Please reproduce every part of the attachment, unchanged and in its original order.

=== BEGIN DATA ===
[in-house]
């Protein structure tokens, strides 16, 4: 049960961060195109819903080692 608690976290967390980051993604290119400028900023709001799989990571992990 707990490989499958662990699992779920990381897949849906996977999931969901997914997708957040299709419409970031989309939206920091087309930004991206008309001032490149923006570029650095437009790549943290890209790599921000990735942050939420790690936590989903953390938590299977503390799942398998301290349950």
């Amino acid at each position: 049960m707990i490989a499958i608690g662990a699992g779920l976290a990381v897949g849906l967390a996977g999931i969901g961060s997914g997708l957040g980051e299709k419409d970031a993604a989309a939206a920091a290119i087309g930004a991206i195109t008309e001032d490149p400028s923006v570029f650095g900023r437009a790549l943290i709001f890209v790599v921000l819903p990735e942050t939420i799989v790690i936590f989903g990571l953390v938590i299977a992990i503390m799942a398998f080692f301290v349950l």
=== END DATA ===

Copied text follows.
[in-house]
């Protein structure tokens, strides 16, 4: 049960961060195109819903080692 608690976290967390980051993604290119400028900023709001799989990571992990 707990490989499958662990699992779920990381897949849906996977999931969901997914997708957040299709419409970031989309939206920091087309930004991206008309001032490149923006570029650095437009790549943290890209790599921000990735942050939420790690936590989903953390938590299977503390799942398998301290349950």
């Amino acid at each position: 049960m707990i490989a499958i608690g662990a699992g779920l976290a990381v897949g849906l967390a996977g999931i969901g961060s997914g997708l957040g980051e299709k419409d970031a993604a989309a939206a920091a290119i087309g930004a991206i195109t008309e001032d490149p400028s923006v570029f650095g900023r437009a790549l943290i709001f890209v790599v921000l819903p990735e942050t939420i799989v790690i936590f989903g990571l953390v938590i299977a992990i503390m799942a398998f080692f301290v349950l």